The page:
DeSantis' pledge to end birthright citizenship marks a new era for Republicans

He's not the first to demand a challenge to the 14th Amendment — and won't be the last

Ron DeSantis
(Image credit: Photo by Brandon Bell / Getty Images)

When former President Donald Trump ran for office in 2016, he pledged to dramatically overhaul America's immigration policy, cutting the country off from its southern neighbors by means of a "big beautiful wall," and — as he insisted two years into his first term — bypassing the 14th Amendment's guarantee of birthright citizenship "just with an executive order." Now, as Trump plows ahead with his third bid for the White House, that familiar call to end birthright citizenship has once again risen as a prospective rallying cry for a Republican party increasingly defined by hostility to immigration. This time, however, that call isn't only coming from Trump, but from his chief GOP rival for the party's 2024 presidential nomination: Ron DeSantis.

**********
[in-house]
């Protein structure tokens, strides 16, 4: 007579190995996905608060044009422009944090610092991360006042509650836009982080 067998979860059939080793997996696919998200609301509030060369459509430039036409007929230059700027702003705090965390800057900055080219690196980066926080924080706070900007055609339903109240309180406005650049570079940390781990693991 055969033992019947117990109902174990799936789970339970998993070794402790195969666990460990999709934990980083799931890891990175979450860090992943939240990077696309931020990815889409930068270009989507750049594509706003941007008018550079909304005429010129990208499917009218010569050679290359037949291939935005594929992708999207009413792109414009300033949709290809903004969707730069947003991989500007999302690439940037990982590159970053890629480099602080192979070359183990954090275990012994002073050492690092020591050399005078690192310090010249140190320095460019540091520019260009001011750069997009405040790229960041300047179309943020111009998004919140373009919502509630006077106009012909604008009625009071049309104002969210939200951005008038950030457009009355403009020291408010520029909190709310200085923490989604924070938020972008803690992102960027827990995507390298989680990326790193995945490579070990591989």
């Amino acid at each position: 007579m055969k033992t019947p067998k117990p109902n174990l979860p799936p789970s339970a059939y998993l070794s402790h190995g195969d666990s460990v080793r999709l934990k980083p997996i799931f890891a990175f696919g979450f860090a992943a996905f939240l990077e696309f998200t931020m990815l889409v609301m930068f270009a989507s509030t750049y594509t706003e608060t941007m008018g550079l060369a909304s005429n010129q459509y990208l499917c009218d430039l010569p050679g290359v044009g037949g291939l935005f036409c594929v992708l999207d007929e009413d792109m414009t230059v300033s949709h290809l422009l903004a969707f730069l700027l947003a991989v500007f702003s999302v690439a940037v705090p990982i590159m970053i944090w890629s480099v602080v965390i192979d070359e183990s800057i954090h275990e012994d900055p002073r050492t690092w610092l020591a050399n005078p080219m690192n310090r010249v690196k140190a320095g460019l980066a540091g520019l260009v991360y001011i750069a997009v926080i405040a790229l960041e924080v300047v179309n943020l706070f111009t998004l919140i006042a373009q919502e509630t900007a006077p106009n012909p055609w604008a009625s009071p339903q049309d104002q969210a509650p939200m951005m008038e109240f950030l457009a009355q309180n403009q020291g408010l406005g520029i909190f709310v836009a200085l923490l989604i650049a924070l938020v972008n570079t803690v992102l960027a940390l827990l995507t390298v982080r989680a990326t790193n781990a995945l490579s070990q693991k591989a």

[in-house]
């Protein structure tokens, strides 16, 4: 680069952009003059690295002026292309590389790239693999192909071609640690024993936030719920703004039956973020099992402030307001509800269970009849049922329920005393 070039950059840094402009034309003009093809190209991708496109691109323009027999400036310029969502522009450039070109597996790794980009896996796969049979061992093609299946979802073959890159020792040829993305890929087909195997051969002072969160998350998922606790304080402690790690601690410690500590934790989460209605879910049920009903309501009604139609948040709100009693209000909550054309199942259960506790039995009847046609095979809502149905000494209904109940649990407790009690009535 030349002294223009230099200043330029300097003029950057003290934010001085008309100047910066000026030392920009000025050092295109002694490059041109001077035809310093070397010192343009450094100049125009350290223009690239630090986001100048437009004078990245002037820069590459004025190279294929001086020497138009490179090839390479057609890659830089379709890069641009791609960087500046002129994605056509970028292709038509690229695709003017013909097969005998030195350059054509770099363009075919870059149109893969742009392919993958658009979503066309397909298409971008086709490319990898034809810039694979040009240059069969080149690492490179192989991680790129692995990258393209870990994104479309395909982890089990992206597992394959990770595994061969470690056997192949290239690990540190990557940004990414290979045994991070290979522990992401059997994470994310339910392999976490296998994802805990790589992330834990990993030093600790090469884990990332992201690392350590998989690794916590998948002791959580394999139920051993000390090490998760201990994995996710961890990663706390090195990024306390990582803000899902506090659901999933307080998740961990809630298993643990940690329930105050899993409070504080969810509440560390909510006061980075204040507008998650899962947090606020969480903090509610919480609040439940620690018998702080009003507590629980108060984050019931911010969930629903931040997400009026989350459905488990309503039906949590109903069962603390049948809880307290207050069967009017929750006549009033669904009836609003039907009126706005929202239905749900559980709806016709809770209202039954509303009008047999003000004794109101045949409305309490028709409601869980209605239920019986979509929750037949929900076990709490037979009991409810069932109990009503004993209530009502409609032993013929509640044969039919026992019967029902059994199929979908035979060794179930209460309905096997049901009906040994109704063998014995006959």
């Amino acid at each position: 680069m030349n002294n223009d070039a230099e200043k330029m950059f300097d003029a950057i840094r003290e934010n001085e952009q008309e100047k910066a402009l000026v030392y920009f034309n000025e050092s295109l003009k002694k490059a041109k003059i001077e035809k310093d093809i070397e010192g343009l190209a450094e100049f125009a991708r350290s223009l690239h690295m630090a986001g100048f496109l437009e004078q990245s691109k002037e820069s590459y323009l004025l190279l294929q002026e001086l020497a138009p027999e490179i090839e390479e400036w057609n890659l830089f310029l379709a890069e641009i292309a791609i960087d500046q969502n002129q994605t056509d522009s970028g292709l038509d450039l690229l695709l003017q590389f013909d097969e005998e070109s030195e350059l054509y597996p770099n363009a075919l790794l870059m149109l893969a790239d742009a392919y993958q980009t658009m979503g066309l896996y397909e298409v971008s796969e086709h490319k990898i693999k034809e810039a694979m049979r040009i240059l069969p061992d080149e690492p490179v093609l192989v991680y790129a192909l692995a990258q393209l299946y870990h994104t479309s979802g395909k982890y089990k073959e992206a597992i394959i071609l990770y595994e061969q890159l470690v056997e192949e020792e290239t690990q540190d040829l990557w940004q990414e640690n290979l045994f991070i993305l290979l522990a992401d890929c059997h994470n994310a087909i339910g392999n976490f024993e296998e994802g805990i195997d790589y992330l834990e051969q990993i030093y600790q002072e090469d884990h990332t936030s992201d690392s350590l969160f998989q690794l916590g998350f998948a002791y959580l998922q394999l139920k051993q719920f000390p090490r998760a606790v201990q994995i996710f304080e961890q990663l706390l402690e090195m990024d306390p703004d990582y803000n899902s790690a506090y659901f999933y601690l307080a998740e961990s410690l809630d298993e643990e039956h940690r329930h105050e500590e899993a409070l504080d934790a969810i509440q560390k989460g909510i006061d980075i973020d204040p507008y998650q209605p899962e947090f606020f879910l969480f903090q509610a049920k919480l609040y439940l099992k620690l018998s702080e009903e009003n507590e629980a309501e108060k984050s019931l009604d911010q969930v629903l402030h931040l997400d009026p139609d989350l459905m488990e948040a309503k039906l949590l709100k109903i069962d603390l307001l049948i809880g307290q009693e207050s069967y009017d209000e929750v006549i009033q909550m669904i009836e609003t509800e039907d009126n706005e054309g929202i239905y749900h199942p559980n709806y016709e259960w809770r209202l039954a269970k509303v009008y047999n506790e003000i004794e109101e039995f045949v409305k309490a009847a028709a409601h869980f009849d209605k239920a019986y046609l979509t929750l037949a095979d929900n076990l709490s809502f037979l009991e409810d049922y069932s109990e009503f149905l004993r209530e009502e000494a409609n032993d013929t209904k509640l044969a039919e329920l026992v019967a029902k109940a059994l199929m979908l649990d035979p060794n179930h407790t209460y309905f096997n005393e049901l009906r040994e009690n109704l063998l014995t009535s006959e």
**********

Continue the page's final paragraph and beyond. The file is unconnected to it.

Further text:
This week, DeSantis unveiled his hard-line "No Excuses" immigration platform, pledging to "stop the invasion" of undocumented immigrants into the United States by way of "the Florida Blueprint" — a reoccurring theme to his campaign, in which he's touted his localized accomplishments as Florida's governor to frame his candidacy in broader, national terms. As part of his platform, DeSantis pledged to "end the idea that the children of illegal aliens are entitled to birthright citizenship if they are born in the United States." Arguing that birthright citizenship is "inconsistent with the original understanding of the 14th Amendment," he promised to "force the courts and Congress to finally address this failed policy."

Speaking on Monday at a campaign stop in Texas, DeSantis explained that he was "really motivated to bring this issue to a conclusion" after spending years hearing "Republicans and Democrats always chirping" without acting. The line, an implicit dig against Trump's failures, is an acknowledgment of sorts that neither DeSantis, nor Trump, or most politicians that came before, invented the concept of doing away with birthright citizenship. However, it also marks a new era for Republicans — The push against the 14th Amendment is no longer relegated to a grumbling nationalist fringe, or an outlying figure like Trump, but has now become a central tenet for the party at large.